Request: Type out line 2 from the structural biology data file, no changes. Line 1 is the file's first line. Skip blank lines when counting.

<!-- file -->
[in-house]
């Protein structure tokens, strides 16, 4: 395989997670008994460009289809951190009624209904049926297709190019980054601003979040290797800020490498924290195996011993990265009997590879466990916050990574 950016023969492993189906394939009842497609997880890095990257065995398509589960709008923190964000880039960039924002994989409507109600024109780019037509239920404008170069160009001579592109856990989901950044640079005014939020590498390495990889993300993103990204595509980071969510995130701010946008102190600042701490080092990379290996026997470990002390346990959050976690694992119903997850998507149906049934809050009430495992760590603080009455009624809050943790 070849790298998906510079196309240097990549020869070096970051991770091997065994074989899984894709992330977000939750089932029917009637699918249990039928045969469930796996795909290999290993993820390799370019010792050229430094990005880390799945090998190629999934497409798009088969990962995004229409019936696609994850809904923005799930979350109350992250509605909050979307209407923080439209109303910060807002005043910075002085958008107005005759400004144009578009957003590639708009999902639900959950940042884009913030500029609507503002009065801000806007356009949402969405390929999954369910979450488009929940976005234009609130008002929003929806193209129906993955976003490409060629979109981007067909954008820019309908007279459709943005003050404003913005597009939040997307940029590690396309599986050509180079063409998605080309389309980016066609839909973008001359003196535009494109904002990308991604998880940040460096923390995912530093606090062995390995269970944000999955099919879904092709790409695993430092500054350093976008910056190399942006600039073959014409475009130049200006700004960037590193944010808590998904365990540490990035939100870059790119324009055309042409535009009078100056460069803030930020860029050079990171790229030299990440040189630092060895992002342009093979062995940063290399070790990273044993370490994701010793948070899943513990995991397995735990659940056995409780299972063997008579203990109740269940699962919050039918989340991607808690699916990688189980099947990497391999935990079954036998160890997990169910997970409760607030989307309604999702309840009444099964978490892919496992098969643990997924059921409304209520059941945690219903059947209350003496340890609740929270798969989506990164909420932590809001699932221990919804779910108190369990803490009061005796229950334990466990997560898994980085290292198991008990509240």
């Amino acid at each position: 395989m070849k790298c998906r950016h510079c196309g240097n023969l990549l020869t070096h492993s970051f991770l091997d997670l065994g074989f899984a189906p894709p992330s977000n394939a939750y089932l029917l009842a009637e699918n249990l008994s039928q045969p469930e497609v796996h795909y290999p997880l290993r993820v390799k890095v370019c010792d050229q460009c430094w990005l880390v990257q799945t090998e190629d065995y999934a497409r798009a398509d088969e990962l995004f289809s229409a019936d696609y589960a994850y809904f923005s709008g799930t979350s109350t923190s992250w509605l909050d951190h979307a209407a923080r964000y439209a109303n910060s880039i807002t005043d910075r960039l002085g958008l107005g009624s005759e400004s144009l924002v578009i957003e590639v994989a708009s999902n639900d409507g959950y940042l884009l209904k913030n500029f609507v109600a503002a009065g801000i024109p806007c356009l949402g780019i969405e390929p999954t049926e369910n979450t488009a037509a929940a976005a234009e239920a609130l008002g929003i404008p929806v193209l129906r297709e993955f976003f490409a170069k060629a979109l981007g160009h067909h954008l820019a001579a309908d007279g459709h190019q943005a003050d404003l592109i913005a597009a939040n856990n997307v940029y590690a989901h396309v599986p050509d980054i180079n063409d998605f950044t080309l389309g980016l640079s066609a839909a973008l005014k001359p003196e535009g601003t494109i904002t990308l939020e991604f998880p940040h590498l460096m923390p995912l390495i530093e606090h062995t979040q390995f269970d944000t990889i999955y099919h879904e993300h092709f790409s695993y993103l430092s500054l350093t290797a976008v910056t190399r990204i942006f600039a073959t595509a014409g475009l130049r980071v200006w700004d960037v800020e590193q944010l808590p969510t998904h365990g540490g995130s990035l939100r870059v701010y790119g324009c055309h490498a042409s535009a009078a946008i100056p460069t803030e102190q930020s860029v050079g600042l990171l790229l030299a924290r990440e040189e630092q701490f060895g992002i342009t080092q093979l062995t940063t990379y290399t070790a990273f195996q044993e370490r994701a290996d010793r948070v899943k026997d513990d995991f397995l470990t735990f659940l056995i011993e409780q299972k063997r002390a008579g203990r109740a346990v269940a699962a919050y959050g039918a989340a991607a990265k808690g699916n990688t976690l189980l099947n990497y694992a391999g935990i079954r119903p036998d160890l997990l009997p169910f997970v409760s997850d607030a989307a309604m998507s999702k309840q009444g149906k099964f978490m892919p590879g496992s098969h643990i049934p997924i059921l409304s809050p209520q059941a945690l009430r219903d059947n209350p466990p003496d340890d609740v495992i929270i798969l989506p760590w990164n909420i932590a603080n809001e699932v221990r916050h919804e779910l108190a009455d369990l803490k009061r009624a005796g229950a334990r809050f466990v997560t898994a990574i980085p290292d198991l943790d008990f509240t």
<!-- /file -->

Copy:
């Protein structure tokens, strides 16, 4: 395989997670008994460009289809951190009624209904049926297709190019980054601003979040290797800020490498924290195996011993990265009997590879466990916050990574 950016023969492993189906394939009842497609997880890095990257065995398509589960709008923190964000880039960039924002994989409507109600024109780019037509239920404008170069160009001579592109856990989901950044640079005014939020590498390495990889993300993103990204595509980071969510995130701010946008102190600042701490080092990379290996026997470990002390346990959050976690694992119903997850998507149906049934809050009430495992760590603080009455009624809050943790 070849790298998906510079196309240097990549020869070096970051991770091997065994074989899984894709992330977000939750089932029917009637699918249990039928045969469930796996795909290999290993993820390799370019010792050229430094990005880390799945090998190629999934497409798009088969990962995004229409019936696609994850809904923005799930979350109350992250509605909050979307209407923080439209109303910060807002005043910075002085958008107005005759400004144009578009957003590639708009999902639900959950940042884009913030500029609507503002009065801000806007356009949402969405390929999954369910979450488009929940976005234009609130008002929003929806193209129906993955976003490409060629979109981007067909954008820019309908007279459709943005003050404003913005597009939040997307940029590690396309599986050509180079063409998605080309389309980016066609839909973008001359003196535009494109904002990308991604998880940040460096923390995912530093606090062995390995269970944000999955099919879904092709790409695993430092500054350093976008910056190399942006600039073959014409475009130049200006700004960037590193944010808590998904365990540490990035939100870059790119324009055309042409535009009078100056460069803030930020860029050079990171790229030299990440040189630092060895992002342009093979062995940063290399070790990273044993370490994701010793948070899943513990995991397995735990659940056995409780299972063997008579203990109740269940699962919050039918989340991607808690699916990688189980099947990497391999935990079954036998160890997990169910997970409760607030989307309604999702309840009444099964978490892919496992098969643990997924059921409304209520059941945690219903059947209350003496340890609740929270798969989506990164909420932590809001699932221990919804779910108190369990803490009061005796229950334990466990997560898994980085290292198991008990509240």